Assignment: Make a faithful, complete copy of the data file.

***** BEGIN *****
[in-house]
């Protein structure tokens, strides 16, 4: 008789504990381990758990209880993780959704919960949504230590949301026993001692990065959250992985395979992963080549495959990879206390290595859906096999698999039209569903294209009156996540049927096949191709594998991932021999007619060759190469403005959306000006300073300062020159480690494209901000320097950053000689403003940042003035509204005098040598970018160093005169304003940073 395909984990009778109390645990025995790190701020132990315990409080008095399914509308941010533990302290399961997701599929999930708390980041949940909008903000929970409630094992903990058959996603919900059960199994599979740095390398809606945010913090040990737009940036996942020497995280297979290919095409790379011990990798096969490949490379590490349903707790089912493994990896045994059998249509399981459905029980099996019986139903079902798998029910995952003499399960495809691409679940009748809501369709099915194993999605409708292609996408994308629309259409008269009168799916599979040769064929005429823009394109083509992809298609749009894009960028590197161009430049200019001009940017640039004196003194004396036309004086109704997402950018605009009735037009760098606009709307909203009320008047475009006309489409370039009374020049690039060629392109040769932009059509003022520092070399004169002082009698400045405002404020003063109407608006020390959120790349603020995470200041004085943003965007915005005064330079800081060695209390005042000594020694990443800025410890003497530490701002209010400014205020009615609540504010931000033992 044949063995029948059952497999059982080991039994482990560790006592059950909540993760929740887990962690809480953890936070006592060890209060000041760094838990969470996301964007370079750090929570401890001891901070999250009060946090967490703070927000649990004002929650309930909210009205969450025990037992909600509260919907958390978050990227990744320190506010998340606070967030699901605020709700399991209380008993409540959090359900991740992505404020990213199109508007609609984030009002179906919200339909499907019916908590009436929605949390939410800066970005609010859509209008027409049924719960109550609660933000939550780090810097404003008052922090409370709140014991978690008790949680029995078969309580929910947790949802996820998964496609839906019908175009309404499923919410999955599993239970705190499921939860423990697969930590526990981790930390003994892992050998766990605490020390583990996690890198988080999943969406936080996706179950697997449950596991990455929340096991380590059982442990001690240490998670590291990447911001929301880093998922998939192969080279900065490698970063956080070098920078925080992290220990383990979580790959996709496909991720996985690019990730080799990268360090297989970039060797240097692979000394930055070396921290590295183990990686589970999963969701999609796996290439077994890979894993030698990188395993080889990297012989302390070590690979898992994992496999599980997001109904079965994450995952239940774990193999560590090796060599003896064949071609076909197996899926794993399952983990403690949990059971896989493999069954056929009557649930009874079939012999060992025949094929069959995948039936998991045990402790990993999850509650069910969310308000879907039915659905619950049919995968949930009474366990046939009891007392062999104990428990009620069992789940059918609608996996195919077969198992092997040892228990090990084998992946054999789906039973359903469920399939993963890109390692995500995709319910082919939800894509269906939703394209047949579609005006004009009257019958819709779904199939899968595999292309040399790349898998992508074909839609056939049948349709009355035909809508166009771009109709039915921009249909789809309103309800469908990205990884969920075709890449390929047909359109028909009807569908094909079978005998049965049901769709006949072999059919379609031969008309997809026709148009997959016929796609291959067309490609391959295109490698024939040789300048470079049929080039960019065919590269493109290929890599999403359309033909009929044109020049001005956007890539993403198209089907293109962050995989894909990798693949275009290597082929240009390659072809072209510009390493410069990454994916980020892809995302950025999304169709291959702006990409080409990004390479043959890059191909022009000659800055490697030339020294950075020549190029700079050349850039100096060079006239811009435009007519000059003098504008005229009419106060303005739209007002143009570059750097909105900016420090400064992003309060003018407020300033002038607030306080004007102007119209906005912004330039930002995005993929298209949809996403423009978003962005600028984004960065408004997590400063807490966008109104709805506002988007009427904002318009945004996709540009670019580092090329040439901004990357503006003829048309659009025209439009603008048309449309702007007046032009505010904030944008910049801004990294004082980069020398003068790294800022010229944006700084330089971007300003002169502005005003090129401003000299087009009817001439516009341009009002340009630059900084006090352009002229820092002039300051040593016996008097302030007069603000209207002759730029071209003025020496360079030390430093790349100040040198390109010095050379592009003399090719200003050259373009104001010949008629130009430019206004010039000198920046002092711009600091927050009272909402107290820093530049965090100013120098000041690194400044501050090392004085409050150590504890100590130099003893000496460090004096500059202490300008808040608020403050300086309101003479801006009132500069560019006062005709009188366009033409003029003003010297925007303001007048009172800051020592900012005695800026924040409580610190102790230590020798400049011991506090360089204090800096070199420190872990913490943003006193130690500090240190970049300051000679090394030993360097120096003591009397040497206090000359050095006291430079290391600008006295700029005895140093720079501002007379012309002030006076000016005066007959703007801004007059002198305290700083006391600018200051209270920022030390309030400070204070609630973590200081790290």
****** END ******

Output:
[in-house]
């Protein structure tokens, strides 16, 4: 008789504990381990758990209880993780959704919960949504230590949301026993001692990065959250992985395979992963080549495959990879206390290595859906096999698999039209569903294209009156996540049927096949191709594998991932021999007619060759190469403005959306000006300073300062020159480690494209901000320097950053000689403003940042003035509204005098040598970018160093005169304003940073 395909984990009778109390645990025995790190701020132990315990409080008095399914509308941010533990302290399961997701599929999930708390980041949940909008903000929970409630094992903990058959996603919900059960199994599979740095390398809606945010913090040990737009940036996942020497995280297979290919095409790379011990990798096969490949490379590490349903707790089912493994990896045994059998249509399981459905029980099996019986139903079902798998029910995952003499399960495809691409679940009748809501369709099915194993999605409708292609996408994308629309259409008269009168799916599979040769064929005429823009394109083509992809298609749009894009960028590197161009430049200019001009940017640039004196003194004396036309004086109704997402950018605009009735037009760098606009709307909203009320008047475009006309489409370039009374020049690039060629392109040769932009059509003022520092070399004169002082009698400045405002404020003063109407608006020390959120790349603020995470200041004085943003965007915005005064330079800081060695209390005042000594020694990443800025410890003497530490701002209010400014205020009615609540504010931000033992 044949063995029948059952497999059982080991039994482990560790006592059950909540993760929740887990962690809480953890936070006592060890209060000041760094838990969470996301964007370079750090929570401890001891901070999250009060946090967490703070927000649990004002929650309930909210009205969450025990037992909600509260919907958390978050990227990744320190506010998340606070967030699901605020709700399991209380008993409540959090359900991740992505404020990213199109508007609609984030009002179906919200339909499907019916908590009436929605949390939410800066970005609010859509209008027409049924719960109550609660933000939550780090810097404003008052922090409370709140014991978690008790949680029995078969309580929910947790949802996820998964496609839906019908175009309404499923919410999955599993239970705190499921939860423990697969930590526990981790930390003994892992050998766990605490020390583990996690890198988080999943969406936080996706179950697997449950596991990455929340096991380590059982442990001690240490998670590291990447911001929301880093998922998939192969080279900065490698970063956080070098920078925080992290220990383990979580790959996709496909991720996985690019990730080799990268360090297989970039060797240097692979000394930055070396921290590295183990990686589970999963969701999609796996290439077994890979894993030698990188395993080889990297012989302390070590690979898992994992496999599980997001109904079965994450995952239940774990193999560590090796060599003896064949071609076909197996899926794993399952983990403690949990059971896989493999069954056929009557649930009874079939012999060992025949094929069959995948039936998991045990402790990993999850509650069910969310308000879907039915659905619950049919995968949930009474366990046939009891007392062999104990428990009620069992789940059918609608996996195919077969198992092997040892228990090990084998992946054999789906039973359903469920399939993963890109390692995500995709319910082919939800894509269906939703394209047949579609005006004009009257019958819709779904199939899968595999292309040399790349898998992508074909839609056939049948349709009355035909809508166009771009109709039915921009249909789809309103309800469908990205990884969920075709890449390929047909359109028909009807569908094909079978005998049965049901769709006949072999059919379609031969008309997809026709148009997959016929796609291959067309490609391959295109490698024939040789300048470079049929080039960019065919590269493109290929890599999403359309033909009929044109020049001005956007890539993403198209089907293109962050995989894909990798693949275009290597082929240009390659072809072209510009390493410069990454994916980020892809995302950025999304169709291959702006990409080409990004390479043959890059191909022009000659800055490697030339020294950075020549190029700079050349850039100096060079006239811009435009007519000059003098504008005229009419106060303005739209007002143009570059750097909105900016420090400064992003309060003018407020300033002038607030306080004007102007119209906005912004330039930002995005993929298209949809996403423009978003962005600028984004960065408004997590400063807490966008109104709805506002988007009427904002318009945004996709540009670019580092090329040439901004990357503006003829048309659009025209439009603008048309449309702007007046032009505010904030944008910049801004990294004082980069020398003068790294800022010229944006700084330089971007300003002169502005005003090129401003000299087009009817001439516009341009009002340009630059900084006090352009002229820092002039300051040593016996008097302030007069603000209207002759730029071209003025020496360079030390430093790349100040040198390109010095050379592009003399090719200003050259373009104001010949008629130009430019206004010039000198920046002092711009600091927050009272909402107290820093530049965090100013120098000041690194400044501050090392004085409050150590504890100590130099003893000496460090004096500059202490300008808040608020403050300086309101003479801006009132500069560019006062005709009188366009033409003029003003010297925007303001007048009172800051020592900012005695800026924040409580610190102790230590020798400049011991506090360089204090800096070199420190872990913490943003006193130690500090240190970049300051000679090394030993360097120096003591009397040497206090000359050095006291430079290391600008006295700029005895140093720079501002007379012309002030006076000016005066007959703007801004007059002198305290700083006391600018200051209270920022030390309030400070204070609630973590200081790290």